CITNet 2000 Standards


CITNet 2000 utilizes well known, established industry standards and best practices for structured cabling in order to provide the highest quality networks at Caltech. These standards are updated from time to time as newer standards become available (e.g., Gigabit, 10G, 100G, wireless b/g/n, etc.), technology improvements allow improved functionality (e.g., fiber connectors, Cat 5, 5E, 6, etc.), cost is driven down, or campus demand warrants. Note that these standards are subject to change without notice, so before starting any job project managers should check with VDN for the latest standards.

At the beginning of the CITNet 2000 project in 1997, we evaluated a number of structured cabling system vendors and standardized on the Panduit line. Consistent use of Panduit products has provided a number of benefits:

  • Panduit provides a 25 year PanGen System Warranty on parts, labor, and performance, when we use certified solutions.
  • Corning provides a 25 year LANscape System Warranty on parts, labor and performance, when installed as a certified solution.
  • The Caltech Electric Shop is trained and certified in Panduit (copper) and Corning (fiber) installation.
  • We minimize our spares inventory and diversity by standardizing.
  • System maintenance, diagnosis, and repair are simplified.

As in other fields, specialized terminology and acronyms are used to aid in discussion and reduce document length. If you encounter a term you are not familiar with, please browse our terminology page to gain an understanding of the term.

Published Standards

The following national and industry standards must apply to all voice and data network facilities designed, operated, managed, and maintained by VDN:

  • Telecommunications Industry Association
    • TIA-526-14: Fiber Optic Communications Subsystem Test Procedures - Multimode
    • TIA-526-7: Fiber Optic Communications Subsystem Test Proceures - Single Mode
    • TIA-568-C.0: Generic Telecommunications Cabling for Customer Presmises
    • TIA-568-C.1-2009: Commercial Building Telecommunications Cabling Standard (Supersedes 568-B.1)
    • TIA-568-C.2-2009: Balanced Twisted-Pair Telecommunications Cabling and Components Standards (Supersedes 568-B.2)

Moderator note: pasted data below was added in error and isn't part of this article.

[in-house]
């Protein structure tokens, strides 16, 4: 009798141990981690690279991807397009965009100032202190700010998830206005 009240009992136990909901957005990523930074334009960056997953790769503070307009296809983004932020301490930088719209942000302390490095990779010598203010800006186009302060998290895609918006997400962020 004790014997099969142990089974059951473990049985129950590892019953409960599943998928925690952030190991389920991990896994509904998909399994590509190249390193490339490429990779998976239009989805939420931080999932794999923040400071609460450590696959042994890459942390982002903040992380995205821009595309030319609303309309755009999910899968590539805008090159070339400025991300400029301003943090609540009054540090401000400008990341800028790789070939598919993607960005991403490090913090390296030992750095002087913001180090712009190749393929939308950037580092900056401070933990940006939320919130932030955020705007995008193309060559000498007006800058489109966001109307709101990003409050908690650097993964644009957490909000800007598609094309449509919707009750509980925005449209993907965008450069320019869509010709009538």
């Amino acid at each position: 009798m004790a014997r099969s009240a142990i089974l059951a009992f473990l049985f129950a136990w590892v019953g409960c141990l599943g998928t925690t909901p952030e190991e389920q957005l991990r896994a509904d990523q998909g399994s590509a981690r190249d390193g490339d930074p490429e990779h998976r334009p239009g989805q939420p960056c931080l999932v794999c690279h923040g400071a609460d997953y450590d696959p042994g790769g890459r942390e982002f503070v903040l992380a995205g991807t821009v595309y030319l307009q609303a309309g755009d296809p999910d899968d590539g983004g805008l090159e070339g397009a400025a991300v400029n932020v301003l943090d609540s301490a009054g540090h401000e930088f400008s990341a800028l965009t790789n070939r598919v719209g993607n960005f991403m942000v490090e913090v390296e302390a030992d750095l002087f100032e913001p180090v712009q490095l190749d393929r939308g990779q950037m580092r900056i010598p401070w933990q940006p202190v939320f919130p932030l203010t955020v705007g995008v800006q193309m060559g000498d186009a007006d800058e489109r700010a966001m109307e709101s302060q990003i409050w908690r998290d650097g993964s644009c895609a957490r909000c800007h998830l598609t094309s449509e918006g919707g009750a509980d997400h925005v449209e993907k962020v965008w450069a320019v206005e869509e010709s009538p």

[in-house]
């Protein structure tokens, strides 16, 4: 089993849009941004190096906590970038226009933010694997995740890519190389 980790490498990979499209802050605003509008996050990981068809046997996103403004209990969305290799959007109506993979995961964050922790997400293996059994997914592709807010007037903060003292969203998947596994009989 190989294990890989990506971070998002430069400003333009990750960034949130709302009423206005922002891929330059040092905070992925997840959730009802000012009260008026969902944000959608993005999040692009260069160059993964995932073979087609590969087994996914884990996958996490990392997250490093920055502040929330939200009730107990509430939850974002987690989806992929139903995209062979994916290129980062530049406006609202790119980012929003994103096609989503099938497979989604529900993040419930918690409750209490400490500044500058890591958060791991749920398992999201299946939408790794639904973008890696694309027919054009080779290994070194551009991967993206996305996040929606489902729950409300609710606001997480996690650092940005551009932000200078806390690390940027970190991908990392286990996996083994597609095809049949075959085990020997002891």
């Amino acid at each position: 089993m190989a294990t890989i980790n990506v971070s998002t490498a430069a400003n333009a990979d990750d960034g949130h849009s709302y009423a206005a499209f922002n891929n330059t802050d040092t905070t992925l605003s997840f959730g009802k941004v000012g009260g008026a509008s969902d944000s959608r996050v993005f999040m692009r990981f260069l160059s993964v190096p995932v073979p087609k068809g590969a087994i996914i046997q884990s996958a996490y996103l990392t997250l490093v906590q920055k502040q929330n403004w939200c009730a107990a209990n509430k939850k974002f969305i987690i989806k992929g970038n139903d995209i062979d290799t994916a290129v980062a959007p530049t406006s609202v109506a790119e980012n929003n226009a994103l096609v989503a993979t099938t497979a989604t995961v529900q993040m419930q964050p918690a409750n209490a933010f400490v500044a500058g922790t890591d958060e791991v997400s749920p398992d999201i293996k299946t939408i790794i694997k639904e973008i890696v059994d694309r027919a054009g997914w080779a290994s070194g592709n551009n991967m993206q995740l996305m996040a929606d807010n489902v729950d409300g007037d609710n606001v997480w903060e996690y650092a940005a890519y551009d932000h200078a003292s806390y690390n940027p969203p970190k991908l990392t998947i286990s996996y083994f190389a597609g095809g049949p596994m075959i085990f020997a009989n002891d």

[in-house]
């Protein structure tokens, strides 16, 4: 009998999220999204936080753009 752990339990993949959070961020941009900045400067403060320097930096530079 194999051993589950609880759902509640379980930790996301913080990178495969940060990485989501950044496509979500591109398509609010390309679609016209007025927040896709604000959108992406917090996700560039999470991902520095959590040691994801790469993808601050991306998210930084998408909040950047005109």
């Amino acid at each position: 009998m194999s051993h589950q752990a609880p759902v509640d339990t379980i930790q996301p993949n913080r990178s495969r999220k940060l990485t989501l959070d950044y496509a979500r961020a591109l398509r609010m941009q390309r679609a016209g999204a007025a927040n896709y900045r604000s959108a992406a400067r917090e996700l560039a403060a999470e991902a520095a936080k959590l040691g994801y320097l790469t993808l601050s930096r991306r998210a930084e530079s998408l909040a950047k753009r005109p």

• TIA-568-C.3-2008: Optical Fiber Cabling Components Standard (Supersedes 568-B.3)
    • TIA-568-C.4-2011: Broadband Coaxial Cabling and Components Standard
    • TIA-569-B-2004: Commercial Building Stands for Telecommunications Pathways and Spaces
    • TIA-598-C: Optical Fiber Cable Color Coding
    • TIA-607-B: Generic Telecommunications Bonding and Grounding for Customer Presmises
    • TIA-EIA-606-A: Administration Standard for Commercial Telecommunications Infrastructure
    • TIA-TSB-140: Additional Guidelines for Field Testing Length Loss and Polarity of Optical Fiber Cabling Systems
  • Electronics Industry Alliance
    • EIA/ECA-310-E: Cabinets, Racks, Panels, and Associated Equipment
  • National Electrical Code
    • NFPA -70 (National Fire Protection Association)

Collectively these are sometimes referred to as the "568 standards". Copies of these standards may be ordered from Global Engineering Documents. Caltech project managers should contact VDN directly to obtain copies of these.

Communication Standards

Additionally, all data networks must strictly conform to the following approved network protocol and interface standards. Draft standards are not acceptable.

  • Institute of Electrical and Electronics Engineers (IEEE)
    • 802.3-2008: Ethernet
    • 802.3at-2009: DTE Power Enhancements
    • 802.3au-2006: Isolation requirements for Power Over Ethernet
    • 802.3bc-2009: Ethernet Organizationally Specific type, length, values
    • 802.1x-2008: Port Based Network Access Control
    • 802.11 (all protocols): Standards for Information Technology - Telecommunications and Information Exchange Between Systems - Local and Metropolitan Area Networks

Supplemental Information

The standards above generally set the minimum levels or expectations when designing and deploying network facilities. Within the standards there are local choices to be made and room for requirements above the minimum. This section lists the known deviations from, choices within, or exceptional requirements beyond the published standards.


  • 6.4: Copper cross connects are not used on all projects and are project specific. The maximum allowed distance for a copper pull-through cable is 85 m (278 ft). Splices are not permitted.
  • 7.2.1: Fiber connections shall be run from MDF to IDFs direct without cross connects to facilitate 100Gbps deployment.
  • 7.2.1: A two tier star network topology is utilized at Caltech.Tier 1is the campus backbone system. Tier 2 is the building MDF to IDF distribution system.